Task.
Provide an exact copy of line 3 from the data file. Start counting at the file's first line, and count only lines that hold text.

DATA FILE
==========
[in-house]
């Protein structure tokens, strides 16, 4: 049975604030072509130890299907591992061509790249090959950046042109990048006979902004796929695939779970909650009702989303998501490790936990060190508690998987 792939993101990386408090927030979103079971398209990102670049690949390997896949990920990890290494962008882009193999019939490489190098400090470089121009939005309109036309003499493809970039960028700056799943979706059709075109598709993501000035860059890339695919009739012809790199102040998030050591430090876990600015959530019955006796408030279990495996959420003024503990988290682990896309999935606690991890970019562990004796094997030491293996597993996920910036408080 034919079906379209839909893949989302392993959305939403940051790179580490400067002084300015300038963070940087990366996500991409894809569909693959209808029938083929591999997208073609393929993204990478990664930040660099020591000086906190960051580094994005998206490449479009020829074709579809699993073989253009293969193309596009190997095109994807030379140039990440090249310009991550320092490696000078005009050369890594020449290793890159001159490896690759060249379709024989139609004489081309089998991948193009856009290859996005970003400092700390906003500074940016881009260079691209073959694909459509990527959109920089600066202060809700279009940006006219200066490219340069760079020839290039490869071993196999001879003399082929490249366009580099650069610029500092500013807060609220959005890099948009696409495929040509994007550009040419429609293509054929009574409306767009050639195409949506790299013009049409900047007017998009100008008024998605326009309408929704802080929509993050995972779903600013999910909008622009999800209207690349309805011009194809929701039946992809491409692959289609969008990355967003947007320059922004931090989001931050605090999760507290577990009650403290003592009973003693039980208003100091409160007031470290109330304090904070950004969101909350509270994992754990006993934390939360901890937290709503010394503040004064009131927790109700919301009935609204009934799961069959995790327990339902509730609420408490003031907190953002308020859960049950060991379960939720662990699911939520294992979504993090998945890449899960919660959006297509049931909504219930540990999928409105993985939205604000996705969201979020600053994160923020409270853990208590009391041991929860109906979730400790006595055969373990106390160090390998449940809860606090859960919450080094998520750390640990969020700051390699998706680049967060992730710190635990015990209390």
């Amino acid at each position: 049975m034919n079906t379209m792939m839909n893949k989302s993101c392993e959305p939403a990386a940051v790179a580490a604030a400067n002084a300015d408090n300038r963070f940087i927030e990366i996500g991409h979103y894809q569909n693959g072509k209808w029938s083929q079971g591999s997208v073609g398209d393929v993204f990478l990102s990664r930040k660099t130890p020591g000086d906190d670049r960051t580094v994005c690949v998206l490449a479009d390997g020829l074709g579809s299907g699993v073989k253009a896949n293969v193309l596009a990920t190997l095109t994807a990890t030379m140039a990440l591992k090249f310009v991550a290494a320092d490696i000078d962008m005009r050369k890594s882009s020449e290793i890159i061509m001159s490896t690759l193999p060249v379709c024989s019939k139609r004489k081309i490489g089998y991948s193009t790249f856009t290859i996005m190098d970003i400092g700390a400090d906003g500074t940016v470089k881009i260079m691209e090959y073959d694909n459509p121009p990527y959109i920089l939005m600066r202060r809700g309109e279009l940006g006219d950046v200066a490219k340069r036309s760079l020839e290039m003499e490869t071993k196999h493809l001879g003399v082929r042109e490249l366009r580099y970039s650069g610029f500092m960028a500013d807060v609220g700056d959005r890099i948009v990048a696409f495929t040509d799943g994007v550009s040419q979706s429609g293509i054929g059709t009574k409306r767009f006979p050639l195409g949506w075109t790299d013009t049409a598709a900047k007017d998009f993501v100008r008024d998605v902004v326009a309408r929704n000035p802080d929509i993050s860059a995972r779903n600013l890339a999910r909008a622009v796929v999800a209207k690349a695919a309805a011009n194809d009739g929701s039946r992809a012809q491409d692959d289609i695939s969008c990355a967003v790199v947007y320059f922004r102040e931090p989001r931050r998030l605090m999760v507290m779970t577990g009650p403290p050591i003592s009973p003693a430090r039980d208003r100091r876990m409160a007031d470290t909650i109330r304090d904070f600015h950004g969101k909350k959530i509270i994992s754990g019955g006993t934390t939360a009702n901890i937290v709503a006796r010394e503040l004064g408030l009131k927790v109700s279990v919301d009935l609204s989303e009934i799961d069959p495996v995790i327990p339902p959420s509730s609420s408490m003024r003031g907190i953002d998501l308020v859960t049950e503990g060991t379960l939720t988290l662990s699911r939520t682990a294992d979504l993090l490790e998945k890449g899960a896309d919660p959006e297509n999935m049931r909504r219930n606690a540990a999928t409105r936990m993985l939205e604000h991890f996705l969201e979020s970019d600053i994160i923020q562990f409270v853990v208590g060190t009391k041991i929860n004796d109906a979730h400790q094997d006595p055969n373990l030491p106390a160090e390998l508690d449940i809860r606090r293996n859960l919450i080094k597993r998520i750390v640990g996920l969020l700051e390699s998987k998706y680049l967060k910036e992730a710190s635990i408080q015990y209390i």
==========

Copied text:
């Amino acid at each position: 049975m034919n079906t379209m792939m839909n893949k989302s993101c392993e959305p939403a990386a940051v790179a580490a604030a400067n002084a300015d408090n300038r963070f940087i927030e990366i996500g991409h979103y894809q569909n693959g072509k209808w029938s083929q079971g591999s997208v073609g398209d393929v993204f990478l990102s990664r930040k660099t130890p020591g000086d906190d670049r960051t580094v994005c690949v998206l490449a479009d390997g020829l074709g579809s299907g699993v073989k253009a896949n293969v193309l596009a990920t190997l095109t994807a990890t030379m140039a990440l591992k090249f310009v991550a290494a320092d490696i000078d962008m005009r050369k890594s882009s020449e290793i890159i061509m001159s490896t690759l193999p060249v379709c024989s019939k139609r004489k081309i490489g089998y991948s193009t790249f856009t290859i996005m190098d970003i400092g700390a400090d906003g500074t940016v470089k881009i260079m691209e090959y073959d694909n459509p121009p990527y959109i920089l939005m600066r202060r809700g309109e279009l940006g006219d950046v200066a490219k340069r036309s760079l020839e290039m003499e490869t071993k196999h493809l001879g003399v082929r042109e490249l366009r580099y970039s650069g610029f500092m960028a500013d807060v609220g700056d959005r890099i948009v990048a696409f495929t040509d799943g994007v550009s040419q979706s429609g293509i054929g059709t009574k409306r767009f006979p050639l195409g949506w075109t790299d013009t049409a598709a900047k007017d998009f993501v100008r008024d998605v902004v326009a309408r929704n000035p802080d929509i993050s860059a995972r779903n600013l890339a999910r909008a622009v796929v999800a209207k690349a695919a309805a011009n194809d009739g929701s039946r992809a012809q491409d692959d289609i695939s969008c990355a967003v790199v947007y320059f922004r102040e931090p989001r931050r998030l605090m999760v507290m779970t577990g009650p403290p050591i003592s009973p003693a430090r039980d208003r100091r876990m409160a007031d470290t909650i109330r304090d904070f600015h950004g969101k909350k959530i509270i994992s754990g019955g006993t934390t939360a009702n901890i937290v709503a006796r010394e503040l004064g408030l009131k927790v109700s279990v919301d009935l609204s989303e009934i799961d069959p495996v995790i327990p339902p959420s509730s609420s408490m003024r003031g907190i953002d998501l308020v859960t049950e503990g060991t379960l939720t988290l662990s699911r939520t682990a294992d979504l993090l490790e998945k890449g899960a896309d919660p959006e297509n999935m049931r909504r219930n606690a540990a999928t409105r936990m993985l939205e604000h991890f996705l969201e979020s970019d600053i994160i923020q562990f409270v853990v208590g060190t009391k041991i929860n004796d109906a979730h400790q094997d006595p055969n373990l030491p106390a160090e390998l508690d449940i809860r606090r293996n859960l919450i080094k597993r998520i750390v640990g996920l969020l700051e390699s998987k998706y680049l967060k910036e992730a710190s635990i408080q015990y209390i």